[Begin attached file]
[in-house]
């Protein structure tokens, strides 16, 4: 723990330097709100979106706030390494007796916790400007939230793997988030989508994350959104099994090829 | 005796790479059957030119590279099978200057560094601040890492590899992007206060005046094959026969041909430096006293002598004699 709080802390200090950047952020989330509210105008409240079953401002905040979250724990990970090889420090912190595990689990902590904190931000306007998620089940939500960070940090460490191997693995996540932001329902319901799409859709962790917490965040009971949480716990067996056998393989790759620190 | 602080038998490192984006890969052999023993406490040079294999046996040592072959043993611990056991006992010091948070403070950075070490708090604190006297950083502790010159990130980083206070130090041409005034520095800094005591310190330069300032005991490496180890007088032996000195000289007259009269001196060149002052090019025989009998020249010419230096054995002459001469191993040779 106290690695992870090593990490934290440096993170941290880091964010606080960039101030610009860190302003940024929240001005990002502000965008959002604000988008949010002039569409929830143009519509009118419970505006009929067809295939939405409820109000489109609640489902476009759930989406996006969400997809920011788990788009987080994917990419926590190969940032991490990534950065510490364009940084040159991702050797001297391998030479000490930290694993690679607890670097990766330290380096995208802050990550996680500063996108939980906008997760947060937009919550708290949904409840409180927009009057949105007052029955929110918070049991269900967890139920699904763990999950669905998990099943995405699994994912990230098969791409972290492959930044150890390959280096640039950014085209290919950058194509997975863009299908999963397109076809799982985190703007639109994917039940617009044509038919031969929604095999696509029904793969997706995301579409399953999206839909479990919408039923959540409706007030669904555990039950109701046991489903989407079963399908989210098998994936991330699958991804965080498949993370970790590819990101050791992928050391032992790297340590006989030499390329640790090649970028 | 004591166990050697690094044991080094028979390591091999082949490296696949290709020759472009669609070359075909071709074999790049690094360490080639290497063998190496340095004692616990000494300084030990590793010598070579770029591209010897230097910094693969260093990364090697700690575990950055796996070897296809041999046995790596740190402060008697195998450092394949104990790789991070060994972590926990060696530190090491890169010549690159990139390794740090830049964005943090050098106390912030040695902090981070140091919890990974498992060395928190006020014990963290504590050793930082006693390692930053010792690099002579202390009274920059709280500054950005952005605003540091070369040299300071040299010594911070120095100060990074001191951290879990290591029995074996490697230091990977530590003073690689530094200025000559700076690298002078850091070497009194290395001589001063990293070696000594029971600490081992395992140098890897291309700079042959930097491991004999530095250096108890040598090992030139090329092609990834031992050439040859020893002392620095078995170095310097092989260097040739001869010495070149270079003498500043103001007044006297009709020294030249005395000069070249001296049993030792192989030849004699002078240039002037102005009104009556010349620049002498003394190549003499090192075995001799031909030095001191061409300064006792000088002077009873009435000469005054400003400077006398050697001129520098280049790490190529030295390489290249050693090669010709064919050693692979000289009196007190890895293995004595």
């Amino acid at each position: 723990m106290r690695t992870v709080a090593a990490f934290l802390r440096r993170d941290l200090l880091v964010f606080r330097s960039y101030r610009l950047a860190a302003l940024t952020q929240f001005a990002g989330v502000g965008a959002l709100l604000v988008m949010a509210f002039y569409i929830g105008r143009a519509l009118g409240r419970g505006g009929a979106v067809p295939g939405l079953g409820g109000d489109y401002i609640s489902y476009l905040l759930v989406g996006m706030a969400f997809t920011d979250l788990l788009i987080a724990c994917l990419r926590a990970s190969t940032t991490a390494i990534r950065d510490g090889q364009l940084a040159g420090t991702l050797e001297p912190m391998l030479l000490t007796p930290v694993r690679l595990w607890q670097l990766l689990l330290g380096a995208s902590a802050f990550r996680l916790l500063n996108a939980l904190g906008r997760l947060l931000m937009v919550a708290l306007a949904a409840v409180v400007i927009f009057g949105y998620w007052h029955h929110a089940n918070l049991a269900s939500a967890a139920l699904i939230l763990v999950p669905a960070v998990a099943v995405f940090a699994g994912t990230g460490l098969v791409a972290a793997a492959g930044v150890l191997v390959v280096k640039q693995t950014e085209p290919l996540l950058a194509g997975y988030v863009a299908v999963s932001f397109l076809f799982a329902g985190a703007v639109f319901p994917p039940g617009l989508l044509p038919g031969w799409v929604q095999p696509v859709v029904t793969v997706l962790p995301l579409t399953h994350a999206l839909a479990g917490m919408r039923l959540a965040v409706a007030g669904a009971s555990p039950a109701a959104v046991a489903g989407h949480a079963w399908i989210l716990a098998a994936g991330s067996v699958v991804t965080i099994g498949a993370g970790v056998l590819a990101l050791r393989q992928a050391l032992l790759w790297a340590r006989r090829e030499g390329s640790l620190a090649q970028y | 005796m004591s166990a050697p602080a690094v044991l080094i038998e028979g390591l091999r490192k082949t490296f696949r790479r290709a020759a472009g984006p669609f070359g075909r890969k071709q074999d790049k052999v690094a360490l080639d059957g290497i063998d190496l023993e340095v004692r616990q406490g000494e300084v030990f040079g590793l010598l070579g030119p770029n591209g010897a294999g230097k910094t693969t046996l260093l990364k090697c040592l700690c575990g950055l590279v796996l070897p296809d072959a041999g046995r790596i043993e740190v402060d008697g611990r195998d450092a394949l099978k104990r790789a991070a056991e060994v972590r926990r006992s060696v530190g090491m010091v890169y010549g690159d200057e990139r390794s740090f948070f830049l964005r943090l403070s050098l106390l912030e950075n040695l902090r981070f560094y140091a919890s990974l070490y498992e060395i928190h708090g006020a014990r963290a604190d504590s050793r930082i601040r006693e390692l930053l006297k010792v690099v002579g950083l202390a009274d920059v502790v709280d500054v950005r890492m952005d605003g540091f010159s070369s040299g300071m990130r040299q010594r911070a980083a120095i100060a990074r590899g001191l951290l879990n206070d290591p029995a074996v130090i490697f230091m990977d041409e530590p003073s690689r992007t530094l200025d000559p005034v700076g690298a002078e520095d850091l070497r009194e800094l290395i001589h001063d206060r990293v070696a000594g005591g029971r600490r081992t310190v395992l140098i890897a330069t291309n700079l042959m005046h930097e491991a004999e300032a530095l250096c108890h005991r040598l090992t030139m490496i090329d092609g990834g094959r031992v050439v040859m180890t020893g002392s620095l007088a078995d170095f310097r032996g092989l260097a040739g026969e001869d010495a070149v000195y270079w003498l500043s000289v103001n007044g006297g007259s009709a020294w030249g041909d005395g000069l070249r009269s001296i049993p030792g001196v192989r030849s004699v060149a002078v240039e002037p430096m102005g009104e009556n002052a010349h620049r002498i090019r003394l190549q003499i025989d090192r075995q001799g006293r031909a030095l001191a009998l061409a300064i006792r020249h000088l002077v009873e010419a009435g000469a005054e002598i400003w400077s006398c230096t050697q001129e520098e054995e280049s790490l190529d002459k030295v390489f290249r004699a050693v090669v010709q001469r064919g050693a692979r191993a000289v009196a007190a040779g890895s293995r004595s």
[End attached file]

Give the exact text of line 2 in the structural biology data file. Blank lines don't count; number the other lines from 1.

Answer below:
């Protein structure tokens, strides 16, 4: 723990330097709100979106706030390494007796916790400007939230793997988030989508994350959104099994090829 | 005796790479059957030119590279099978200057560094601040890492590899992007206060005046094959026969041909430096006293002598004699 709080802390200090950047952020989330509210105008409240079953401002905040979250724990990970090889420090912190595990689990902590904190931000306007998620089940939500960070940090460490191997693995996540932001329902319901799409859709962790917490965040009971949480716990067996056998393989790759620190 | 602080038998490192984006890969052999023993406490040079294999046996040592072959043993611990056991006992010091948070403070950075070490708090604190006297950083502790010159990130980083206070130090041409005034520095800094005591310190330069300032005991490496180890007088032996000195000289007259009269001196060149002052090019025989009998020249010419230096054995002459001469191993040779 106290690695992870090593990490934290440096993170941290880091964010606080960039101030610009860190302003940024929240001005990002502000965008959002604000988008949010002039569409929830143009519509009118419970505006009929067809295939939405409820109000489109609640489902476009759930989406996006969400997809920011788990788009987080994917990419926590190969940032991490990534950065510490364009940084040159991702050797001297391998030479000490930290694993690679607890670097990766330290380096995208802050990550996680500063996108939980906008997760947060937009919550708290949904409840409180927009009057949105007052029955929110918070049991269900967890139920699904763990999950669905998990099943995405699994994912990230098969791409972290492959930044150890390959280096640039950014085209290919950058194509997975863009299908999963397109076809799982985190703007639109994917039940617009044509038919031969929604095999696509029904793969997706995301579409399953999206839909479990919408039923959540409706007030669904555990039950109701046991489903989407079963399908989210098998994936991330699958991804965080498949993370970790590819990101050791992928050391032992790297340590006989030499390329640790090649970028 | 004591166990050697690094044991080094028979390591091999082949490296696949290709020759472009669609070359075909071709074999790049690094360490080639290497063998190496340095004692616990000494300084030990590793010598070579770029591209010897230097910094693969260093990364090697700690575990950055796996070897296809041999046995790596740190402060008697195998450092394949104990790789991070060994972590926990060696530190090491890169010549690159990139390794740090830049964005943090050098106390912030040695902090981070140091919890990974498992060395928190006020014990963290504590050793930082006693390692930053010792690099002579202390009274920059709280500054950005952005605003540091070369040299300071040299010594911070120095100060990074001191951290879990290591029995074996490697230091990977530590003073690689530094200025000559700076690298002078850091070497009194290395001589001063990293070696000594029971600490081992395992140098890897291309700079042959930097491991004999530095250096108890040598090992030139090329092609990834031992050439040859020893002392620095078995170095310097092989260097040739001869010495070149270079003498500043103001007044006297009709020294030249005395000069070249001296049993030792192989030849004699002078240039002037102005009104009556010349620049002498003394190549003499090192075995001799031909030095001191061409300064006792000088002077009873009435000469005054400003400077006398050697001129520098280049790490190529030295390489290249050693090669010709064919050693692979000289009196007190890895293995004595």